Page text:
countries. This makes developing countries markets important.



Developed countries are pushing for the opening up of the EGS sector since they perceive

different advantages from the opening of the EGS sector for developing countries. For

example, in the first submission to the Committee on Trade and Environment Special

Session and fifth submission to the NAMA negotiating group on 17th February 2005, the




                                             41
European Communities wished to liberalize trade in EGS to bring economic,

environmental and developmental benefits. They argued that in all countries, changes in

consumption patterns and demand for greener products should be encouraged by opening

up markets to environmental products from both developed and developing countries.

Liberalizing trade in EGS would support and reward producers in all countries that invest

in environmentally friendly practices, cleaner technologies and equipment with a view to

meeting environmental objectives, related responsible corporate policies and/or

consumers‘ demand. Supporting the development of environmental markets would also

foster technological innovation and job creation in a dynamic industry. Moreover, for

developing countries, it should help make available cheaper environmental technologies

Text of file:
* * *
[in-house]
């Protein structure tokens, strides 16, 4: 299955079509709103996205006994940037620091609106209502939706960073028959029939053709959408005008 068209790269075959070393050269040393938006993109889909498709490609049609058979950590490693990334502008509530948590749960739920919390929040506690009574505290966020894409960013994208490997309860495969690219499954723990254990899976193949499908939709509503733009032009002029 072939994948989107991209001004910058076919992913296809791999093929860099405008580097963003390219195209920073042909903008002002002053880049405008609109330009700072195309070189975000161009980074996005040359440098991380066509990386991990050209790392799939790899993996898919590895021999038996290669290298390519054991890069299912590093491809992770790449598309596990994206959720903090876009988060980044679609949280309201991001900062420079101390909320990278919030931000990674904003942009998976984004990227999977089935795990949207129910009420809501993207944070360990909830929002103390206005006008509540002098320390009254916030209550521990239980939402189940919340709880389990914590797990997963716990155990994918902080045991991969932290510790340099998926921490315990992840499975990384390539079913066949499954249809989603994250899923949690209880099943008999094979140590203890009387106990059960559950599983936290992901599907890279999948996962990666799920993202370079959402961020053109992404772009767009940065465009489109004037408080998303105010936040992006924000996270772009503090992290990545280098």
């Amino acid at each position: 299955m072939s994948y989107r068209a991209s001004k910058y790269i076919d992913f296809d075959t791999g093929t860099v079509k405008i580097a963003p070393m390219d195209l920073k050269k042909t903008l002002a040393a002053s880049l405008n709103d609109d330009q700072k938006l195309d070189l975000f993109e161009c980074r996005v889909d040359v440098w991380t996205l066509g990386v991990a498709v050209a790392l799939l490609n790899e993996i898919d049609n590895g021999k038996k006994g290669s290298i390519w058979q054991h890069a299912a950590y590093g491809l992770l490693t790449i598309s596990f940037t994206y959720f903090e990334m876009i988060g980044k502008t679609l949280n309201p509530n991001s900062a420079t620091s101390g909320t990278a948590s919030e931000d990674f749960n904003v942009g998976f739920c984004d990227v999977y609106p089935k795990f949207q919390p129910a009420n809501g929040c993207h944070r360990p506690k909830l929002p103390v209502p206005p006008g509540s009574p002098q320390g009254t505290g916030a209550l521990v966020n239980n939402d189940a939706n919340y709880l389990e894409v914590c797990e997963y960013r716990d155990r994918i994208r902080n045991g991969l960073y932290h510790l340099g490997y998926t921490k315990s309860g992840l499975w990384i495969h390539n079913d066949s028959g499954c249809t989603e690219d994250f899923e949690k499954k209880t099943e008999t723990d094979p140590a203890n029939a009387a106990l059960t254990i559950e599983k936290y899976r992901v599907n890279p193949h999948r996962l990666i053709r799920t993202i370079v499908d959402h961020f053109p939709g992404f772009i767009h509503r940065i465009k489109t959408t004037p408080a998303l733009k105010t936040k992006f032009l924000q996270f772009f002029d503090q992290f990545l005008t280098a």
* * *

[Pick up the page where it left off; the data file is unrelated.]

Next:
and related services needed to meet their developmental and environmental objectives,

while satisfying basic human needs, such as improved access to safe water, sanitation or

clean energy.

A note by the UNCTAD Secretariat on EGS in Trade and Sustainable Development

reveals that ―direct trade gains from liberalization in EGS may flow largely to the more

advanced WTO Members, which stand to benefit from improved access to expanding

EGS markets in developing countries. Efforts should be made to increase the potential

for direct trade gains for developing countries‖ (WTO 2004).



When WTO members are negotiating commitments in their respective schedules, the aim

should be two-fold: (a) to liberalise market access in sectors and modes of supply of

export interest to developing countries; and (b) to strengthen developing countries‘




                                            42
capacity in domestic services (including access to technology) and improve developing

country access to information networks.



As a negotiation strategy for EGS, developing countries should not be wary of making

trade-offs. They may be able to advance their trade and environment agendas in the

negotiations, provided they can forward plan and co-operate amongst themselves.

Developing countries should take a two-pronged approach. They should examine the

extent to which trade liberalization may enhance the availability of EGS used to address

national environmental problems; and decide



   (a)     which negotiated outcomes they wish to see emerge from EGS; and



   (b)     how to derive real sustainable development outcomes from the result of their

           negotiations.



Under the first approach, they must initially establish which pressing environmental